Irish companies must start treating data strategy as a foundational enterprise capability, writes Anna Scally, Head of Technology and Media and Kieran Towey, Applied Intelligence Lead.
Today’s hyper-connected world is generating tremendous quantities of data but the organisations responsible for creating much of it are not taking full advantage of the opportunities it creates. The technology, media and telecommunications (TMT) sector has access to a wealth of data, yet it is not utilising insights from it to anticipate and meet customer expectations, develop new market strategies, discover new revenue streams, or win market share from competitors.
This is despite the fact that more than 70 percent of TMT companies believe that effective and widespread data usage will radically change the business model in the coming years.
These are among the key findings of research carried out by KPMG in collaboration with HFS Research among more than 300 TMT executives in North America, Europe (including Ireland) and Asia Pacific.
The study shows that TMT companies are underutilising their data resources. The corollary being a potential for outsized financial returns if they do leverage their data.
Digital transformation during the pandemic
Interestingly, while TMT organisations accelerated their transformation initiatives during the pandemic, this appears to have had the effect of derailing progress on data usage. Almost three quarters (73 percent) of respondents agreed that as organisations focused on survival, most did not have time to consider the treasure trove of data they were creating. Just 11 percent prioritised data deployment ahead of transformation efforts. At a minimum, data and digital transformation should be at the same priority level.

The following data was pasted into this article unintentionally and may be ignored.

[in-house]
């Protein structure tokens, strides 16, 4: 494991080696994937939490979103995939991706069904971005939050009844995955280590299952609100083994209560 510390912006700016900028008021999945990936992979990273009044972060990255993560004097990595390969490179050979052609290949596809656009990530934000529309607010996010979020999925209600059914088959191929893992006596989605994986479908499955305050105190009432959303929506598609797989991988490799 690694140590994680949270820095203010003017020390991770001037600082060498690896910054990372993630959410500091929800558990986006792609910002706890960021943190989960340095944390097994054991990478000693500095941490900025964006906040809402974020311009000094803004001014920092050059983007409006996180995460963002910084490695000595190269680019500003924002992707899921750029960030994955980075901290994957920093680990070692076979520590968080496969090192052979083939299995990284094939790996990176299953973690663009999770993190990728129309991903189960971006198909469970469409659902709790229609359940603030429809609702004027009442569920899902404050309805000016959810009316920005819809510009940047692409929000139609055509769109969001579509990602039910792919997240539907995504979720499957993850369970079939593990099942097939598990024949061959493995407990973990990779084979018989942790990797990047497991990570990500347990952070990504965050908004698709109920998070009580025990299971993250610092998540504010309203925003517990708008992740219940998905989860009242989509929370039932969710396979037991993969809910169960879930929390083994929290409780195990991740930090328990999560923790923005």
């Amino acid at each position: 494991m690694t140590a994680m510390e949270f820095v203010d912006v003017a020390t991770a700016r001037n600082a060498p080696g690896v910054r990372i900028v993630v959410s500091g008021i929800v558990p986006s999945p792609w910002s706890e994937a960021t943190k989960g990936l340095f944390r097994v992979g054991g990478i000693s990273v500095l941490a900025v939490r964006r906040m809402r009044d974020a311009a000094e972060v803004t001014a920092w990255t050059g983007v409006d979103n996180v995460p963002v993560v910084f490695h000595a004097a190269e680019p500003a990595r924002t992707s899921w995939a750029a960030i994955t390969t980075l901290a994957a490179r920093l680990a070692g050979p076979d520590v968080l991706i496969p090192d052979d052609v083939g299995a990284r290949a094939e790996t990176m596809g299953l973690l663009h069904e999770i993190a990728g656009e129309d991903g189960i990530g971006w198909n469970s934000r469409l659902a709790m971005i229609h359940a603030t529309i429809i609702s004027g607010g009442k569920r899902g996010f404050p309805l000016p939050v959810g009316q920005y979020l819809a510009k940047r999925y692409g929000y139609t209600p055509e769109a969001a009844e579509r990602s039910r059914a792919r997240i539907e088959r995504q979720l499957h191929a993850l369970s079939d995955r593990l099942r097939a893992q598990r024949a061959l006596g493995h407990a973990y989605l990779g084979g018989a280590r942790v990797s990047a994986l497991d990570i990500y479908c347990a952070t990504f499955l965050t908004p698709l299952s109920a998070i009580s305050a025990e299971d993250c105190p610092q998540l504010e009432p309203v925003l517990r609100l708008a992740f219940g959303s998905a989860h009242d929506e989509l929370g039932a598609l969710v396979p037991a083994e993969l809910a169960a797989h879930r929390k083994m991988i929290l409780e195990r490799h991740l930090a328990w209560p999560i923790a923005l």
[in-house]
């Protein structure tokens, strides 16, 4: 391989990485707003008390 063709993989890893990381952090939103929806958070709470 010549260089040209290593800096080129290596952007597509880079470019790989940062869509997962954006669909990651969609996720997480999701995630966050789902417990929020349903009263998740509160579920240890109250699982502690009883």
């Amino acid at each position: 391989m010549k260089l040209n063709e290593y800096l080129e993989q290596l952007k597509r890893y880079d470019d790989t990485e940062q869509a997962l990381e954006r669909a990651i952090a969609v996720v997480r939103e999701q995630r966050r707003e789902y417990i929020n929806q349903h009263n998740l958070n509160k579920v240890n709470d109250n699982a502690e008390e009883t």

As a result, more than 80 percent of global TMT companies accept that they are underutilising their data volume for competitive advantage due to more pressing business issues related to the pandemic. The same number agree that data investments will deliver greater returns than any other technology investments.
Only 50% of Irish companies agreed with that assessment of the potential value of data investments with a further 40% being neutral on the topic. This suggests that Irish TMT companies do not yet appreciate the full value of strategic data investments.
On the other hand, 100% of Irish respondents rated their digital strategy as optimised both for the needs of today and two years’ time. Given the rapidly evolving geopolitical and economic events in recent months, this response is likely to have changed since the study was undertaken. It also contrasts markedly with the 46% of global respondents who believe this to be the case.
Taken together, these findings suggest that Irish organisations may be viewing data strategy and its value through a different lens than their global peers.
Notwithstanding that, it is essential for Irish TMT companies to address deficiencies in their data utilisation as many of the advances in service delivery and personalisation, and new cost models are dependent on the effective use of data.
As it stands, only 32 percent of companies fully utilise customer data. This is leading to clear missed opportunities in relation to customer profiling. For example, by linking location, network, social media, and customer profile data sets, it should be possible for telecommunications companies to detect customers who are on the verge of changing providers and create intervention measures such as discounts, special offers, service add-ons and more. Ultimately, more effective use of data has the potential to transform an industry that is in continuous pursuit of greater customer loyalty and lower churn rates.
Moreover, fewer than 10 percent of the companies surveyed said they have a world-class data strategy for data monetisation, data management and architecture, and data quality and governance. While we expect this situation to improve, these deficiencies point to clear missed opportunities.